factors or manufacturing factors. Each factor may have contributed to the flaw,  but only one factor would be the primary root cause for a corrective action plan.

Jumping to conclusion could end up in a crash

A root cause analysis within an SM Enterprise is prone to pre-analysis conclusions or jumping to conclusions without first determining the scope of analysis. When a root cause analysis is assigned to a responsible person, the first step is to ask the 5-why root cause is predetermined, the analysis question. When the first Why-questions demands a trail that leads to a predetermined answer. A root  cause analysis outcome may be affected by intimidation, or high-level management demanding root cause to be identified as human errors. Should an  SMS manager oppose their demand to jump to the human error conclusion, senior  managers may become verbally abusive and feeling ignored, that their opinions  are not important, and find it shocking that their SMS manager is running a  program that nobody have control over. This is a virtual scenario, but with a  probable likelihood to occur. A root cause analysis needs to first establish the  scope to remain neutral.  

The first purpose of a root cause analysis is to identify system level findings non compliances that show a system-wide deficiency of an enterprise system. Examples of system findings are safety management system, quality assurance  program, operational control system, maintenance control system, or a training  program system.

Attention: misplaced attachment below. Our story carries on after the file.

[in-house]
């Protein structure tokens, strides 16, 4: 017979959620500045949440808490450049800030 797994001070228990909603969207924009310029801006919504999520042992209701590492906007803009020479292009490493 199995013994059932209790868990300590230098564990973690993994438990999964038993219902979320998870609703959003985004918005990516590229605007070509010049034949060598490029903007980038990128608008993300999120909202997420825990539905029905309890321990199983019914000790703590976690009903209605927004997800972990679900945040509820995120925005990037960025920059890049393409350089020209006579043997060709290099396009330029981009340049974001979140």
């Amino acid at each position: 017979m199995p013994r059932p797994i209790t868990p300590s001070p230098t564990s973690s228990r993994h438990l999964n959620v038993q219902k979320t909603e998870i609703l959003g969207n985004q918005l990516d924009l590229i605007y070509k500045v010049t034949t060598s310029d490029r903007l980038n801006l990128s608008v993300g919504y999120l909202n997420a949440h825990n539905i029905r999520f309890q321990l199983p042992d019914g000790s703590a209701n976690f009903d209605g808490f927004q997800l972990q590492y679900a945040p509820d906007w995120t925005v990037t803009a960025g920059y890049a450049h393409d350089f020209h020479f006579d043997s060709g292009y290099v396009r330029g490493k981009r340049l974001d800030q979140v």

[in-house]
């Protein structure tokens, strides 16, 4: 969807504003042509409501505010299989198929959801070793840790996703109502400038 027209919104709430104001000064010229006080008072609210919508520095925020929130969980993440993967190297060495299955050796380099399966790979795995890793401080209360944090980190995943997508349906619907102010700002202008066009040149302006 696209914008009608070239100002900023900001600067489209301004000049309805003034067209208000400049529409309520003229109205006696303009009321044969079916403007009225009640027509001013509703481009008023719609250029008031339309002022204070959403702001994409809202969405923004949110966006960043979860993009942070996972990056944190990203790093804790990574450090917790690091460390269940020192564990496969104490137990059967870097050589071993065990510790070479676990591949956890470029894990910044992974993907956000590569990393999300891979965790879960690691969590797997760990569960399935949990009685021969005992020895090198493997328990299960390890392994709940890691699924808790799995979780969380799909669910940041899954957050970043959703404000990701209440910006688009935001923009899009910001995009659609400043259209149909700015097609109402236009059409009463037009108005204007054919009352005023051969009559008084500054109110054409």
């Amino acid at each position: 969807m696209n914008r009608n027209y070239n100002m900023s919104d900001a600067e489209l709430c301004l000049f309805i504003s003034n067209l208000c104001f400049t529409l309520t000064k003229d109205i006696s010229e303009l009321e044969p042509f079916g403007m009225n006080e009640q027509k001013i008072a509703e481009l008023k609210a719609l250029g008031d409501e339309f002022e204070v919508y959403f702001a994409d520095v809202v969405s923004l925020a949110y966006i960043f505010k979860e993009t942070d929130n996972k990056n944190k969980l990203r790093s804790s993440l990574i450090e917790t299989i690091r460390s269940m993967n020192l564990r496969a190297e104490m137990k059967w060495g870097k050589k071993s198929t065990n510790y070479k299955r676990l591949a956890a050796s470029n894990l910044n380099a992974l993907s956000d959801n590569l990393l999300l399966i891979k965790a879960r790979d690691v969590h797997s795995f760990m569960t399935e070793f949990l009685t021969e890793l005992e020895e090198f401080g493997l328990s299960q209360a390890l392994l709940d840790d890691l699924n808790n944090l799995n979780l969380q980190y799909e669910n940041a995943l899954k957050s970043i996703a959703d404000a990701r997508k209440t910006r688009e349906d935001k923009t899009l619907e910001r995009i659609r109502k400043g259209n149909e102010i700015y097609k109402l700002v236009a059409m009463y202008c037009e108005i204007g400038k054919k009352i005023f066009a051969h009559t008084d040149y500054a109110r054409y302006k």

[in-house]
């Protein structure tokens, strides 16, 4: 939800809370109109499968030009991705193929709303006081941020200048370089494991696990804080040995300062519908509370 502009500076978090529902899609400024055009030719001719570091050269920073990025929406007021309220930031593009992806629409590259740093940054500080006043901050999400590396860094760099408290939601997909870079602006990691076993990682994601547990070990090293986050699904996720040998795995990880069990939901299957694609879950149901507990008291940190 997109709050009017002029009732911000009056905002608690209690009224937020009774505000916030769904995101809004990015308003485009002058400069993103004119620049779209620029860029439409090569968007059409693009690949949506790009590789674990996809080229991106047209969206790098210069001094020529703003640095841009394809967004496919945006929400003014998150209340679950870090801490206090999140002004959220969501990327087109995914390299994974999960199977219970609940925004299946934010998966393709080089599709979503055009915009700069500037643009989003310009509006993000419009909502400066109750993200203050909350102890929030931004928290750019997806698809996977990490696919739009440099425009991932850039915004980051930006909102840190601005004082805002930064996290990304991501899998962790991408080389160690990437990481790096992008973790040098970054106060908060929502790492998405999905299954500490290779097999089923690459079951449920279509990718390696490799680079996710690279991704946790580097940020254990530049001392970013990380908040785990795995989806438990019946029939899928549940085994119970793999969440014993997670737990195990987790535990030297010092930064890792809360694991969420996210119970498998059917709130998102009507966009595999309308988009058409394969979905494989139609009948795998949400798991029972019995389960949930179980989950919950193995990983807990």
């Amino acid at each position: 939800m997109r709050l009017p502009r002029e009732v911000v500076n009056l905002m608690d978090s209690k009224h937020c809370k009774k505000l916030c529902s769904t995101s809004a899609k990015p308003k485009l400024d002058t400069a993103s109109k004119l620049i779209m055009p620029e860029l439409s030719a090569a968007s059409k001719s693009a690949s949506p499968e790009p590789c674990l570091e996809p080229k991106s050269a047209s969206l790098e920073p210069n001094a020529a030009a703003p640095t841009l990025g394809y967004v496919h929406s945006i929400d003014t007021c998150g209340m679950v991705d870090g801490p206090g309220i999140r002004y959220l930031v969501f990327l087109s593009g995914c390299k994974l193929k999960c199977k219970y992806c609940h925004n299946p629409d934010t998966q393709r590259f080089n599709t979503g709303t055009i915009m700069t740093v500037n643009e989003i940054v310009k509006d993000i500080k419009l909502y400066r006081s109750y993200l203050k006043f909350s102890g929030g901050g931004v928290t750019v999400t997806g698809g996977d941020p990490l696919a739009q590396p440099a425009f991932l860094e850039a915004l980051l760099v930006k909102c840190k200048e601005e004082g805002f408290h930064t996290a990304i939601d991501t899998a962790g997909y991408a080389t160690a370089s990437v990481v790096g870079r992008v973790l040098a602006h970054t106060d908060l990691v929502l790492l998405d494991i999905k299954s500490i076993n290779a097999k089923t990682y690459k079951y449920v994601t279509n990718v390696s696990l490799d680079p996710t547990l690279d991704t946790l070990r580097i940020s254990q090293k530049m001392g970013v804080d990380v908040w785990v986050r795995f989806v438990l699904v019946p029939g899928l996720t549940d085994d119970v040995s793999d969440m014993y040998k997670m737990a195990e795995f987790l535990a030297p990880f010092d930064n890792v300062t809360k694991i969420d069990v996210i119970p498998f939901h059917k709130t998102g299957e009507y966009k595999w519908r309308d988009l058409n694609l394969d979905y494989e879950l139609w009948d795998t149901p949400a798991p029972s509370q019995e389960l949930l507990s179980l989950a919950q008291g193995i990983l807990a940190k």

The second purpose of a root cause analysis is to identify process level findings of  an enterprise process which did not function and resulted in non-scheduled  output. Examples of processes applicable in various aviation industry sectors  include, but could be documentation control process, safety risk management  process, internal audit process, or emergency response testing processes.  

When a root cause analysis has established its scope and purpose, corrective  action assigned has an opportunity to successfully prevent further occurrences.  


Friday, September 2, 2022

SMS Focus Group

 SMS Focus Group

By OffRoadPilots

A Safety Management System (SMS) Focus Group is a place with ongoing learning activities, assessments or events, virtual event discussion, or anything else in safety one can think of. Focus groups discussions tend to capture deep and more personal responses from consumers rather than purely quantifiable data. Focus groups can assist with identifying and analyzing hazards identified in the risk assessment process. An SMS focus group works well for consulting with workers and enable the collection of meaningful data on perceptions of their work environment. Some of the reasons for a focus group are to obtain more detailed information and insights into the importance of hazards, to better understand opinions and issues regarding the work environment, to establish a safe and open environment, or just culture, to express views, to provide a broad representation of diverse ideas and experiences on safety assurance topics, and to generate strategies and solutions for addressing hazards. A focus group may be closed and only available to members, or it could be an open focus group with transparency within a just culture.